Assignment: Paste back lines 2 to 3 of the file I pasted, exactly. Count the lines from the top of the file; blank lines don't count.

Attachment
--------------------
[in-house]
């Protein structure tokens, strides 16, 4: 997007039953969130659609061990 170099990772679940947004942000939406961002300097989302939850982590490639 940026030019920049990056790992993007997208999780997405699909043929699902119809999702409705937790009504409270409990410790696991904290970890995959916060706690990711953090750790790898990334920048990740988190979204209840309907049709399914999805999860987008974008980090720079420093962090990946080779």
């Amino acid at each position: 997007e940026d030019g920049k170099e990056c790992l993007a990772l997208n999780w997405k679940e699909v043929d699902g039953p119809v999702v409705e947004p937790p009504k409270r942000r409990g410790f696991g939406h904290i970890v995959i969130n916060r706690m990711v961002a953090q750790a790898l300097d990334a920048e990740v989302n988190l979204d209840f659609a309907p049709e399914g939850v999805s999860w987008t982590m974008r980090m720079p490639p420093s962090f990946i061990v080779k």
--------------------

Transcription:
């Protein structure tokens, strides 16, 4: 997007039953969130659609061990 170099990772679940947004942000939406961002300097989302939850982590490639 940026030019920049990056790992993007997208999780997405699909043929699902119809999702409705937790009504409270409990410790696991904290970890995959916060706690990711953090750790790898990334920048990740988190979204209840309907049709399914999805999860987008974008980090720079420093962090990946080779």
């Amino acid at each position: 997007e940026d030019g920049k170099e990056c790992l993007a990772l997208n999780w997405k679940e699909v043929d699902g039953p119809v999702v409705e947004p937790p009504k409270r942000r409990g410790f696991g939406h904290i970890v995959i969130n916060r706690m990711v961002a953090q750790a790898l300097d990334a920048e990740v989302n988190l979204d209840f659609a309907p049709e399914g939850v999805s999860w987008t982590m974008r980090m720079p490639p420093s962090f990946i061990v080779k």